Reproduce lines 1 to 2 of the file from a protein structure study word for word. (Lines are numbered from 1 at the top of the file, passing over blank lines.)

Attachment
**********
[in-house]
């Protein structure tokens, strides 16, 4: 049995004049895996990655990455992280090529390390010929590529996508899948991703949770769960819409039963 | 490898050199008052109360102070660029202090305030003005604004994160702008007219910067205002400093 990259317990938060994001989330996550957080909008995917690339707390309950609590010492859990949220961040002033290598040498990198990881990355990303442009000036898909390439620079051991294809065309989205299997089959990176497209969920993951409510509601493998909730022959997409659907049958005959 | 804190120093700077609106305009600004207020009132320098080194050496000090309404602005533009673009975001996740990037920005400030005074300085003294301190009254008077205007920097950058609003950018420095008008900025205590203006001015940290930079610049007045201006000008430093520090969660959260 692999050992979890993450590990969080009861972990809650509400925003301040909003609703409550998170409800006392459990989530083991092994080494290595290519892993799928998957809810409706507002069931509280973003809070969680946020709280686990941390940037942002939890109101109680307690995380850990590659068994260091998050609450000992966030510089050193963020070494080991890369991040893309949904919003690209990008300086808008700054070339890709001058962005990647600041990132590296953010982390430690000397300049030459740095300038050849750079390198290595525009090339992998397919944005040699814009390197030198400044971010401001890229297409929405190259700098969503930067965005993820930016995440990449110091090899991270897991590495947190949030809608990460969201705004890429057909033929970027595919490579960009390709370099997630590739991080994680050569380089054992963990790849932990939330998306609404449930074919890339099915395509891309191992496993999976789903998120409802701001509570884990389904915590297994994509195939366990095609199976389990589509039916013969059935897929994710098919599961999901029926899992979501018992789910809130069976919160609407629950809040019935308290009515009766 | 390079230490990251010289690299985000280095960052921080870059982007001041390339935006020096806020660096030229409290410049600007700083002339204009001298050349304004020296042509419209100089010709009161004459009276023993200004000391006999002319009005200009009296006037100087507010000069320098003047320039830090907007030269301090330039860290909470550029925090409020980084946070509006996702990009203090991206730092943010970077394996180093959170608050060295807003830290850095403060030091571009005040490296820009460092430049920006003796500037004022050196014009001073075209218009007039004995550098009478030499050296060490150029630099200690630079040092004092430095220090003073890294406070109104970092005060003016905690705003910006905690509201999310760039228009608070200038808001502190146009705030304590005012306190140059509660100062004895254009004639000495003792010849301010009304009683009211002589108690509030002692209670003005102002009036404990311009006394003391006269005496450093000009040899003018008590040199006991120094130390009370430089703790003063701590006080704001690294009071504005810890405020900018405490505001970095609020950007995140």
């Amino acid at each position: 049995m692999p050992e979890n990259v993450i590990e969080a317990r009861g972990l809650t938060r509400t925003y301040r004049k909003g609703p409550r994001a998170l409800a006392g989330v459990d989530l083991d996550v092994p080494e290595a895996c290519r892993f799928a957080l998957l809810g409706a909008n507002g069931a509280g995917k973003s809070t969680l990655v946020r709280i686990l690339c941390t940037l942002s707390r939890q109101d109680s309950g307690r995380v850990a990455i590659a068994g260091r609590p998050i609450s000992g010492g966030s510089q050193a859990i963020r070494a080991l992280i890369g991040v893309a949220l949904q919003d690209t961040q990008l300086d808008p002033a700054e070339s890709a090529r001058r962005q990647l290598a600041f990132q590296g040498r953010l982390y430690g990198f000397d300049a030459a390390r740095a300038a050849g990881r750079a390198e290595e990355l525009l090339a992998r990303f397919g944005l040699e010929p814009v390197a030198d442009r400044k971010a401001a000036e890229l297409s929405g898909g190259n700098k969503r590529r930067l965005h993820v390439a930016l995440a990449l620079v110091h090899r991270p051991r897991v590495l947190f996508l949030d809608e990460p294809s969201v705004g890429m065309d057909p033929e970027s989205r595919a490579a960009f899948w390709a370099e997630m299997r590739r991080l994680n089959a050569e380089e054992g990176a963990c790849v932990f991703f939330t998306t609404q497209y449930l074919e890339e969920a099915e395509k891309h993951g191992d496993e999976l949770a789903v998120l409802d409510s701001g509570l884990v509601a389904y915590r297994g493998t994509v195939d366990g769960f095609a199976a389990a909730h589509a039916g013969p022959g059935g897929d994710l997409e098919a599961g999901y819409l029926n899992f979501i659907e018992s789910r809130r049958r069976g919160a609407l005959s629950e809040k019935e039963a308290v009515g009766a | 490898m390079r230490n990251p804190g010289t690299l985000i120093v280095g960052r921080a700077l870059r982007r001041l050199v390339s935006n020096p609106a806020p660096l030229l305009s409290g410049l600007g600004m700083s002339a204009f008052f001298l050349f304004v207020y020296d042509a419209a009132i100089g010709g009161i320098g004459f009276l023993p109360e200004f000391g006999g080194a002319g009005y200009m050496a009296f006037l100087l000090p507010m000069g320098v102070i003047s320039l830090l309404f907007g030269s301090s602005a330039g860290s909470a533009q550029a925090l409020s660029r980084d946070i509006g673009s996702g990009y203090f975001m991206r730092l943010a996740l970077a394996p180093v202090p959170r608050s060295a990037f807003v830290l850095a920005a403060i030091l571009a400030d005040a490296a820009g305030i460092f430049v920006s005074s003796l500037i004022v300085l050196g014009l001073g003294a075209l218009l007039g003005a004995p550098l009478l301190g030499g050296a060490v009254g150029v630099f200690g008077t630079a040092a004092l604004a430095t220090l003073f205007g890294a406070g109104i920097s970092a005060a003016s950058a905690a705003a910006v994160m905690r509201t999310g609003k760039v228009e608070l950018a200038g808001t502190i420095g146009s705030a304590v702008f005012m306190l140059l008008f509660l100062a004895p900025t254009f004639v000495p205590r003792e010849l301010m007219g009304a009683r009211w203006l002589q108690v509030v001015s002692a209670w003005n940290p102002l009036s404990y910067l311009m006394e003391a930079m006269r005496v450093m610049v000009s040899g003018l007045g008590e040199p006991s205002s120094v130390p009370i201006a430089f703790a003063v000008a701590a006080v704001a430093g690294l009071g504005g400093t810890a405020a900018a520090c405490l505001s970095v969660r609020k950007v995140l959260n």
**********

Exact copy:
[in-house]
């Protein structure tokens, strides 16, 4: 049995004049895996990655990455992280090529390390010929590529996508899948991703949770769960819409039963 | 490898050199008052109360102070660029202090305030003005604004994160702008007219910067205002400093 990259317990938060994001989330996550957080909008995917690339707390309950609590010492859990949220961040002033290598040498990198990881990355990303442009000036898909390439620079051991294809065309989205299997089959990176497209969920993951409510509601493998909730022959997409659907049958005959 | 804190120093700077609106305009600004207020009132320098080194050496000090309404602005533009673009975001996740990037920005400030005074300085003294301190009254008077205007920097950058609003950018420095008008900025205590203006001015940290930079610049007045201006000008430093520090969660959260 692999050992979890993450590990969080009861972990809650509400925003301040909003609703409550998170409800006392459990989530083991092994080494290595290519892993799928998957809810409706507002069931509280973003809070969680946020709280686990941390940037942002939890109101109680307690995380850990590659068994260091998050609450000992966030510089050193963020070494080991890369991040893309949904919003690209990008300086808008700054070339890709001058962005990647600041990132590296953010982390430690000397300049030459740095300038050849750079390198290595525009090339992998397919944005040699814009390197030198400044971010401001890229297409929405190259700098969503930067965005993820930016995440990449110091090899991270897991590495947190949030809608990460969201705004890429057909033929970027595919490579960009390709370099997630590739991080994680050569380089054992963990790849932990939330998306609404449930074919890339099915395509891309191992496993999976789903998120409802701001509570884990389904915590297994994509195939366990095609199976389990589509039916013969059935897929994710098919599961999901029926899992979501018992789910809130069976919160609407629950809040019935308290009515009766 | 390079230490990251010289690299985000280095960052921080870059982007001041390339935006020096806020660096030229409290410049600007700083002339204009001298050349304004020296042509419209100089010709009161004459009276023993200004000391006999002319009005200009009296006037100087507010000069320098003047320039830090907007030269301090330039860290909470550029925090409020980084946070509006996702990009203090991206730092943010970077394996180093959170608050060295807003830290850095403060030091571009005040490296820009460092430049920006003796500037004022050196014009001073075209218009007039004995550098009478030499050296060490150029630099200690630079040092004092430095220090003073890294406070109104970092005060003016905690705003910006905690509201999310760039228009608070200038808001502190146009705030304590005012306190140059509660100062004895254009004639000495003792010849301010009304009683009211002589108690509030002692209670003005102002009036404990311009006394003391006269005496450093000009040899003018008590040199006991120094130390009370430089703790003063701590006080704001690294009071504005810890405020900018405490505001970095609020950007995140």